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From New Scientist, 28 November 1998

Snakebite Antidotes From Chicken Eggs

snakebite antidotes could soon be harvested from the yolks of chicken eggs, say Brazilian scientists. An affordable treatment for snakebite victims could save tens of thousands of lives each year in developing countries. Until now, anti-venom for neutralising snakebite toxins has been made by injecting horses or sheep with small quantities of venom to produce an immune reaction. Antibodies are then harvested from the animals' blood. However, a single dose of anti-venom costs around $15 and several may be needed to treat each patient. Moreover, the anti-venom contains a mixture of foreign proteins and causes severe allergic reactions in many patients.

The vast majority of the 100,000 deaths from snakebite each year occur in developing countries which cannot afford to keep large stocks of anti-venom. Biotechnology companies are working on a new generation of purer anti-venoms which should be safer. But this involves altering the structure of the antibody and will make the treatments even more expensive.Now a team from the State Universityof Norte Fluminense in Rio de Janeirois working on a method proposed byresearchers at the University of Wisconsin. Claudia Almeida and colleagueshave been immunising hens with small quantities of venom from pit vipers and rattlesnakes and collecting antibodiesdeposited in the yolk of their eggs.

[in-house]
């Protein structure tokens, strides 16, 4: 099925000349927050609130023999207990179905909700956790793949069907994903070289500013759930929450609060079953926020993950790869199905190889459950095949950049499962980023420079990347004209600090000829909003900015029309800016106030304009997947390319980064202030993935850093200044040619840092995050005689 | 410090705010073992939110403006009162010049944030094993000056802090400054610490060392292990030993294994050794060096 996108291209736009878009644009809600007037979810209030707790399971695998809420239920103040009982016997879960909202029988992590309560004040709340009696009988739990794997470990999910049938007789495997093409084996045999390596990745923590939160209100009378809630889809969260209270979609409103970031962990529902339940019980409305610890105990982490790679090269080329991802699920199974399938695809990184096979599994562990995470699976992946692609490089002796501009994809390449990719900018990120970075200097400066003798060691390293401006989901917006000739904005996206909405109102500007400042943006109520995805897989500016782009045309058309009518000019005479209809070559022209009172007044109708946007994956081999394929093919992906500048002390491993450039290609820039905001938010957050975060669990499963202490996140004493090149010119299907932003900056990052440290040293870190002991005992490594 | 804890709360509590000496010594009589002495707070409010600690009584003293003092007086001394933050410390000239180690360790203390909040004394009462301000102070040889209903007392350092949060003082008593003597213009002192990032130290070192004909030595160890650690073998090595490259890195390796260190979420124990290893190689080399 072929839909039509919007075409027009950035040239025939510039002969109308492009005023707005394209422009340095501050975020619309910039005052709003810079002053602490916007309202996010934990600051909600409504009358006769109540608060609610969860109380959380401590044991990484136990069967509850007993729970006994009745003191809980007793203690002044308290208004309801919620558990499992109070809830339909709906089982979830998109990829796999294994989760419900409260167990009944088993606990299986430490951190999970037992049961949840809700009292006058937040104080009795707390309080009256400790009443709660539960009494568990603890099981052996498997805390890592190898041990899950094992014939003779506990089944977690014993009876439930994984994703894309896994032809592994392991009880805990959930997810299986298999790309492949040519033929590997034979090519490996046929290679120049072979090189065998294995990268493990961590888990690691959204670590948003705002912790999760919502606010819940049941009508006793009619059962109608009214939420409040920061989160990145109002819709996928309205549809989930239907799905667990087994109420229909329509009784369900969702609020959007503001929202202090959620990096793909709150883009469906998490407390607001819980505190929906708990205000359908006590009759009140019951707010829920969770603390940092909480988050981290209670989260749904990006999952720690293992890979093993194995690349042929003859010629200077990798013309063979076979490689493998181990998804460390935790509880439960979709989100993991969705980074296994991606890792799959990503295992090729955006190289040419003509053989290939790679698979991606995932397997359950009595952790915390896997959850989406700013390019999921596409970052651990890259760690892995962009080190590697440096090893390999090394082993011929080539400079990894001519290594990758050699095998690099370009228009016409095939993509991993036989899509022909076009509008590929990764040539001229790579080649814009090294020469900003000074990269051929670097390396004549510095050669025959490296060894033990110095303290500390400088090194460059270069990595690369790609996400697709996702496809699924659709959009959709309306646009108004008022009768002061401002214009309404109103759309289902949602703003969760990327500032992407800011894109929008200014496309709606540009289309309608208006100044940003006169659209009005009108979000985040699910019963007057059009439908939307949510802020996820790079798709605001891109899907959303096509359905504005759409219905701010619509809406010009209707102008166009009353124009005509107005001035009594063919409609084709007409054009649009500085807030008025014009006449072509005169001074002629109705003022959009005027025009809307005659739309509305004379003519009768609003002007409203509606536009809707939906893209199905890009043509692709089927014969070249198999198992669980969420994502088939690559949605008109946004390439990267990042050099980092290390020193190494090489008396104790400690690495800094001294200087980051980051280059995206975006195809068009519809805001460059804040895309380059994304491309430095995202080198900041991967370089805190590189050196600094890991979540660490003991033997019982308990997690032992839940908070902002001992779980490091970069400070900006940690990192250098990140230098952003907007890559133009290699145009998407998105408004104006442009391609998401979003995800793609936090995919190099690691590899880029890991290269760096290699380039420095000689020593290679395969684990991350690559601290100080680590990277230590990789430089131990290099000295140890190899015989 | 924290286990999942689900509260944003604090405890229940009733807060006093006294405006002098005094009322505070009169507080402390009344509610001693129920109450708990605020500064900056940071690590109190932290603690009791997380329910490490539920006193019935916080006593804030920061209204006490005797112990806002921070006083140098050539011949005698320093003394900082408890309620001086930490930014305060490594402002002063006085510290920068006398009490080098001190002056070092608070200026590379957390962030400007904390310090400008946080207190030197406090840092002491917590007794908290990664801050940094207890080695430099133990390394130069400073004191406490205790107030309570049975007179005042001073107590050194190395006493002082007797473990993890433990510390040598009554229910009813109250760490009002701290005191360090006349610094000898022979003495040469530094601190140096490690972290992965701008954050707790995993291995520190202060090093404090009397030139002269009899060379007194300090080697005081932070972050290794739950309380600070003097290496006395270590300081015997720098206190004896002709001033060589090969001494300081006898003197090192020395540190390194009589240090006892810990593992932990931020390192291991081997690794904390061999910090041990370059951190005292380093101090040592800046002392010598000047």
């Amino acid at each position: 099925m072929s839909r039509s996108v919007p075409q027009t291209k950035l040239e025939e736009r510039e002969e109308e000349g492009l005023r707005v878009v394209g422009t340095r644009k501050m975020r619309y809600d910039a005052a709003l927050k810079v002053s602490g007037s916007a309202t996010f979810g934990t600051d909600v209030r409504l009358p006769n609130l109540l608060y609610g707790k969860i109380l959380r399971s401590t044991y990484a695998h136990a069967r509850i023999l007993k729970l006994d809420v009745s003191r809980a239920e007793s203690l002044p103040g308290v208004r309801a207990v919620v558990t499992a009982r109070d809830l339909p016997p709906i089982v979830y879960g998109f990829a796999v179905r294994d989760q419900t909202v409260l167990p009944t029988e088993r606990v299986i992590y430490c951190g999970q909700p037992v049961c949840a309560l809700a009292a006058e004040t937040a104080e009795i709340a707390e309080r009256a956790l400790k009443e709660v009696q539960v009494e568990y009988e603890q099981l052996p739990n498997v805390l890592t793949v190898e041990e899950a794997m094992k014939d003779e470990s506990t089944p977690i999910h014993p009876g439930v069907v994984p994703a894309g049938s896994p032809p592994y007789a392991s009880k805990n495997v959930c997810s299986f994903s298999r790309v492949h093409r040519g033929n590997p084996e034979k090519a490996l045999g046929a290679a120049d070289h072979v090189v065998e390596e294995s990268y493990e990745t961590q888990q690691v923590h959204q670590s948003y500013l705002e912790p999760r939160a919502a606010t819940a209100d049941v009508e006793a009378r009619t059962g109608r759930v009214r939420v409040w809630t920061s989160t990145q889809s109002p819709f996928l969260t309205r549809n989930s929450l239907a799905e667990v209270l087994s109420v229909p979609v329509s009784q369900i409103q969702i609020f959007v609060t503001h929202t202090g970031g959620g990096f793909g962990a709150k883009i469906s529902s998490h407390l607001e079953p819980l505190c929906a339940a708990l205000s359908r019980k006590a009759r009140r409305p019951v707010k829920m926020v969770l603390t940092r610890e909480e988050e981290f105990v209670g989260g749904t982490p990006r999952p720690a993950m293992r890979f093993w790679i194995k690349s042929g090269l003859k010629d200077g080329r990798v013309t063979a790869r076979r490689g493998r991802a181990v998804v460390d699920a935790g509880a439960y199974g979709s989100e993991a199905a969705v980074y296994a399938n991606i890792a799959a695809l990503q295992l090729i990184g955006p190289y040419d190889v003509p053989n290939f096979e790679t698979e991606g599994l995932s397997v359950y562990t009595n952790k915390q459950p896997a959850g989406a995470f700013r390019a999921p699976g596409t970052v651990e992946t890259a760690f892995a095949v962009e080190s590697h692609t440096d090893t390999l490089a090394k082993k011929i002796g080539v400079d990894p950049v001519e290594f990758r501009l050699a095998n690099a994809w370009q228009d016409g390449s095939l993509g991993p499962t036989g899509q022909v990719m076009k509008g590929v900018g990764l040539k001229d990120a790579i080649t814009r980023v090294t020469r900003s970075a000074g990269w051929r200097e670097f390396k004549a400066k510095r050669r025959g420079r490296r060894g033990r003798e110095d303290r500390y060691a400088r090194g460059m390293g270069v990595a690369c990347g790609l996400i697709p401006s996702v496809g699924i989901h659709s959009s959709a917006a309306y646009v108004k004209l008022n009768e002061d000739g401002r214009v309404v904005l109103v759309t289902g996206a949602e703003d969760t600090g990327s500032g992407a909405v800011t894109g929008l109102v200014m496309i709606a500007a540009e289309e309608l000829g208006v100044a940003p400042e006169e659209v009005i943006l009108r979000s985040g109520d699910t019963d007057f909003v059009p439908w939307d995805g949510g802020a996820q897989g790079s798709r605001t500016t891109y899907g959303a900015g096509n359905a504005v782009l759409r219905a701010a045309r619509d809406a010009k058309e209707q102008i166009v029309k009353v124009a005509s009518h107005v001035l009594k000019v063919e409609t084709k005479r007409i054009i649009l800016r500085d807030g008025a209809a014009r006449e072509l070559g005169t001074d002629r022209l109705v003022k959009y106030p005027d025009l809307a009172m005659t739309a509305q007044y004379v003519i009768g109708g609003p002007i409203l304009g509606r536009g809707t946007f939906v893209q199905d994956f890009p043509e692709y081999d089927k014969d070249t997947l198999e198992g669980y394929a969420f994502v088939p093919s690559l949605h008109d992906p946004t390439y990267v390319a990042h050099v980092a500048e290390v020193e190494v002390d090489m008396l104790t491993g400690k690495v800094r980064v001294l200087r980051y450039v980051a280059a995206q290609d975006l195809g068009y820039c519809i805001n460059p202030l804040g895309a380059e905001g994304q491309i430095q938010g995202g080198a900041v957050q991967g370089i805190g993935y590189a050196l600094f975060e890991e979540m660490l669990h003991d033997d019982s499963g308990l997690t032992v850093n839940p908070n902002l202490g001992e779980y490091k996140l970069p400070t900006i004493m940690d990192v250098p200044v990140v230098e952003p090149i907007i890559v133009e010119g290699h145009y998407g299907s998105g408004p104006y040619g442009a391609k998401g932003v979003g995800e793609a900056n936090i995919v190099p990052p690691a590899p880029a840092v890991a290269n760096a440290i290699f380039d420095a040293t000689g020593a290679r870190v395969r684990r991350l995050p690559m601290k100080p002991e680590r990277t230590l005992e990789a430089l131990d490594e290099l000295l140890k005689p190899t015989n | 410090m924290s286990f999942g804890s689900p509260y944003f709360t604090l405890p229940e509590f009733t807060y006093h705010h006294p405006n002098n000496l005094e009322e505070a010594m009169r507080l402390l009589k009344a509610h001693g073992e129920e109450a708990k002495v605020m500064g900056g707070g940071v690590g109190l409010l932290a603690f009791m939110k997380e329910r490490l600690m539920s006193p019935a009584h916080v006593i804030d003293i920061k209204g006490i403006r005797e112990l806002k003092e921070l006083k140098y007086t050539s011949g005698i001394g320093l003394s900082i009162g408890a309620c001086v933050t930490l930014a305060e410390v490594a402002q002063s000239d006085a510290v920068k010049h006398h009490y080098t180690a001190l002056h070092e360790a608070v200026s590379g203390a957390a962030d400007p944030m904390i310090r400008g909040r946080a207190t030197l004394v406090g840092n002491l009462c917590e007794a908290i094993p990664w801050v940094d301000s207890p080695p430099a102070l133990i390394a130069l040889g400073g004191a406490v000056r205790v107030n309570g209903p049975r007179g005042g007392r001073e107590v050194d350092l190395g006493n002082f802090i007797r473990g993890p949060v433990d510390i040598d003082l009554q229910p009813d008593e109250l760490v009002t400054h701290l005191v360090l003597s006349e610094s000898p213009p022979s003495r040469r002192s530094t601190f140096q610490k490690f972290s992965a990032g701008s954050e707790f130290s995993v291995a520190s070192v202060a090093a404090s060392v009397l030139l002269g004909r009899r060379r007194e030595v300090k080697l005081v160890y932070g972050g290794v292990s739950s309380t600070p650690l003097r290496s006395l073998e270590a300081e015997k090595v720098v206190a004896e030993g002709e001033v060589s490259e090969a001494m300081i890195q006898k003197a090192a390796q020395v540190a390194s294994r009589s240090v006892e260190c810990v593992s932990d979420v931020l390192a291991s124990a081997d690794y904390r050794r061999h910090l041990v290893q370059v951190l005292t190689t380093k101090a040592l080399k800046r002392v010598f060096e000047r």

Tests described in the current issue of the Veterinary Record (vol 143, p 579) showed that chicken anti-venom was up to six times as potent as horse antibodies. Equally important, the antibodies in egg yolk are highly concentrated and purer than those in mammalian blood. Laboratories in developing countries would only need relatively simple equipment to produce a safe product. The Brazilian vets believe that the new method could be cheap enough for use in domestic and farm animals as well ashumans. Some 20 000 people are bitten by snakes each year in Brazil, says Almeida. David Theakston of the Liverpool School of Tropical Medicine, says there is no reason why the technology should not work. "Egg anti-venom is easy to produce and should cause fewer adverse reactions than existing treatments," he says.

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